The Bus User's Guide

Chapter 2. The Message Bus

Table of Contents

Using The Message Bus

Using The Message Bus

The purpose of The Message Bus is to allow components to be loosely coupled, by enabling them to send and receive messages (or events) without knowing what components the messages are intended for or who sent them.

Loose coupling can be seen within Swing using the event listener pattern (also known as the Observer/Observable and Publisher/Subscriber patterns). For example, a JTable does not have to know who is listening to its events, only that there exists one or more components that wish to know when an event occurs.

Unfortunately, Swing doesn't allow for a level of loose coupling many prefer. In reality, if a component nested 3 levels deep offers events that it broadcasts, the interested observer must know how to navigate to that component and add itself as a listener. Otherwise, any interested listeners of the component must register at the time of instantiation to ensure that a handle to the component is available.


Consider a Swing panel composed using the following components:

	  |- Tabbed Pane
	         |- Tab 1 Panel
	                |- Split Panel
	                     |- Left Tree
	                     |- Right Tree

Notice the level of depth that is required to navigate to the either of the tree components. If anyone wants to attach as a listener to this tree after its initial construction, it must know how to navigate to the specific tree via the Swing APIs or via an application-specific API. Not as loosely coupled as people tend to think.

The Bus API solves this problem by enabling each tree component to broadcast messages/events on a specific channel with a specific base message class. Any interested component can subscribe to the tree message via The Bus, without knowing where the component lives, or even that it's a tree!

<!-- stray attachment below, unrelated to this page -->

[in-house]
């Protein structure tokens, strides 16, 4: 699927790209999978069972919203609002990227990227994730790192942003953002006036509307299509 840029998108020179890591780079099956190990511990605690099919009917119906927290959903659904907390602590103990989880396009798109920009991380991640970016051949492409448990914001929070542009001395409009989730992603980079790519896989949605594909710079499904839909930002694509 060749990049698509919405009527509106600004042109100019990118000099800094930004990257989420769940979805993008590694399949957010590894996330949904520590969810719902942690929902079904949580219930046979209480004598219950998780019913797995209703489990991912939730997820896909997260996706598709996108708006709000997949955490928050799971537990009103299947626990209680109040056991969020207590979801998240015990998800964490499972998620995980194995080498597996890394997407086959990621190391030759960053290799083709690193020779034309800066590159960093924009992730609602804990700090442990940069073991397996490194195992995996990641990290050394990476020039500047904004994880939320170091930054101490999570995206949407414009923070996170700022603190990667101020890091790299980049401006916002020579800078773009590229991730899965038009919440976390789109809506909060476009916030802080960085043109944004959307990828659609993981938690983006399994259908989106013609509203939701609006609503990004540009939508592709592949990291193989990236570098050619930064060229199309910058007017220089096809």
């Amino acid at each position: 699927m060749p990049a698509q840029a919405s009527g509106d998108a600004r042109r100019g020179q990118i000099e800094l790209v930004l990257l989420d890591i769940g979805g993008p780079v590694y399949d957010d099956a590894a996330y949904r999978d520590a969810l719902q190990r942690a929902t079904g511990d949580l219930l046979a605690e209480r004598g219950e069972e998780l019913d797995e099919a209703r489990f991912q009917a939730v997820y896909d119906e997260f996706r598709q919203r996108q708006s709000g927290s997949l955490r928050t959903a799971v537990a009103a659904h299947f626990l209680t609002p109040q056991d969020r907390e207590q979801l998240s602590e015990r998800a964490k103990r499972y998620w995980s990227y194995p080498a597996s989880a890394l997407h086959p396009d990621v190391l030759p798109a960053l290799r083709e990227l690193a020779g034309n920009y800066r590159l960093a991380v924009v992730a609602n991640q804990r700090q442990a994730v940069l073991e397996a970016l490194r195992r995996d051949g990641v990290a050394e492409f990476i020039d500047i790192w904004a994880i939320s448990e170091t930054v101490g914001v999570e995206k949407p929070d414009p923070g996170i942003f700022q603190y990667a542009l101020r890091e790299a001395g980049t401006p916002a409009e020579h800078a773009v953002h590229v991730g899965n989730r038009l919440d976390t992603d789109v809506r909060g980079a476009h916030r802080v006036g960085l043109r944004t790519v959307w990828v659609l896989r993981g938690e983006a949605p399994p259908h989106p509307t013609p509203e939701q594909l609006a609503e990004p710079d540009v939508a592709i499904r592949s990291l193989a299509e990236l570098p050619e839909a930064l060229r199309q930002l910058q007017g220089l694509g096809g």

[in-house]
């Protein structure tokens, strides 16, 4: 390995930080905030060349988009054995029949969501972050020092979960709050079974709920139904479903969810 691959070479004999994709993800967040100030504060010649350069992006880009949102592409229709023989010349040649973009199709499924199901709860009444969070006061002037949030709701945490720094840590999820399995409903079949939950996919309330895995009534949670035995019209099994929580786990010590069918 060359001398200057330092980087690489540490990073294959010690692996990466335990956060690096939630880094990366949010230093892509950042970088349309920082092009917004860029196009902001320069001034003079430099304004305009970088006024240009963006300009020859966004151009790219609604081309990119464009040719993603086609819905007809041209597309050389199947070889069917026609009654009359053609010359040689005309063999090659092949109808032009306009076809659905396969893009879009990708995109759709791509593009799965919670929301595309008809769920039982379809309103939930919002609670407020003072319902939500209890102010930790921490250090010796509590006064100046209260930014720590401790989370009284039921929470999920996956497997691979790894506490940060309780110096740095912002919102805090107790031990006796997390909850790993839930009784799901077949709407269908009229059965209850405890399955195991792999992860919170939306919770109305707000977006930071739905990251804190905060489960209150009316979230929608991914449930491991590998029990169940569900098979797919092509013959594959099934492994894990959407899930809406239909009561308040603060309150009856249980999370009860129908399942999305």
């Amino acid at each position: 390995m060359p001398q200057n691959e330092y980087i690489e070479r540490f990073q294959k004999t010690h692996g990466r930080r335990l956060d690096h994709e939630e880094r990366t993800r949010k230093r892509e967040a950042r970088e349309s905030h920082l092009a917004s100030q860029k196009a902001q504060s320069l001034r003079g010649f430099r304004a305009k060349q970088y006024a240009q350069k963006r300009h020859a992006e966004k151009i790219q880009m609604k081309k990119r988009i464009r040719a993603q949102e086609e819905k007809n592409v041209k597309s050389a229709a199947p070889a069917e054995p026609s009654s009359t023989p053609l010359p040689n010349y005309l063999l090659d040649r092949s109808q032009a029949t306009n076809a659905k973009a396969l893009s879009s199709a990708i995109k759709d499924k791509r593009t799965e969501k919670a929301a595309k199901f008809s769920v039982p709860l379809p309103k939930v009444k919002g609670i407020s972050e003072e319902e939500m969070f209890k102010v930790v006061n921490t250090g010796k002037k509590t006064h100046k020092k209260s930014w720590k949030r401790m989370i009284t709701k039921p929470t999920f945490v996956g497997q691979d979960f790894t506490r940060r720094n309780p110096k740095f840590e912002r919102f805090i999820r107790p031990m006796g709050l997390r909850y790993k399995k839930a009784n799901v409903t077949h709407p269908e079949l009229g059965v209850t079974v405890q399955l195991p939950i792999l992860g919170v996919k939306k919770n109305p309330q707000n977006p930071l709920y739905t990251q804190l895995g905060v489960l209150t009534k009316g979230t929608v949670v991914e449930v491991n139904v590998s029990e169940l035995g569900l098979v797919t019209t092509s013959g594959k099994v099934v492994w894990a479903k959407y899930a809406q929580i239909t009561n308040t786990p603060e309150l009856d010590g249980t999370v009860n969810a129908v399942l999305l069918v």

[Consider a better example here, or a few examples to show not only this problem, but the growth of listeners as things get larger]

Getting Started

Note: To view the complete API of the Message Bus, refer to the Javadoc page for the Message Bus

The Message Bus can be considered a routing hub, which accepts incoming messages and routes them to all interested subscribers. To reduce the amount of overall messages and enable an application to partition its messages for greater flexibility, the concept of channels is used. A message may be published to a channel, where all subscribers to that particular message type within that channel will receive a notification of the event. Although most components will communicate over the 'default' channel, other channels may be created using either a configuration file or via a JMX interface (future).

For each channel, a message dispatching strategy may be defined, called a Dispatcher. Currently, 2 dispatchers are provided: SyncDispatcher and AsyncDispatcher. The default dispatcher for a channel is the SyncDispatcher, unless specified in the configuration resource (see below).

The following examples demonstrate the typical usage of the Message Bus:

Example 1: A Basic Pub/Sub

This is a pretty simple example, where we see 2 components - 1 subscriber and 1 publisher - exchange a message.



Example 2: Using Filters

Custom Channel Configuration

Channels are created implicitly whenever a component subscribes to a channel that doesn't exist. However, the default settings for a channel may not be the settings desired for the channel. The Message Bus looks for a resource in its CLASSPATH named messagebus-config.xml and uses this to preconfigure channels. New channels may still be created implicity, but this allows the message dispatcher to be declared on a channel-by-channel basis.

The following is an example of a custom configuration:

<bus xmlns:xsi=""

Additional options are available from within the configuration file, including passing parameters to the dispatchers. Refer to the XSD for the configuration file (found in main/src/spi/resources) for the complete schema. Also, refer to each dispatcher's documentation for supported parameters.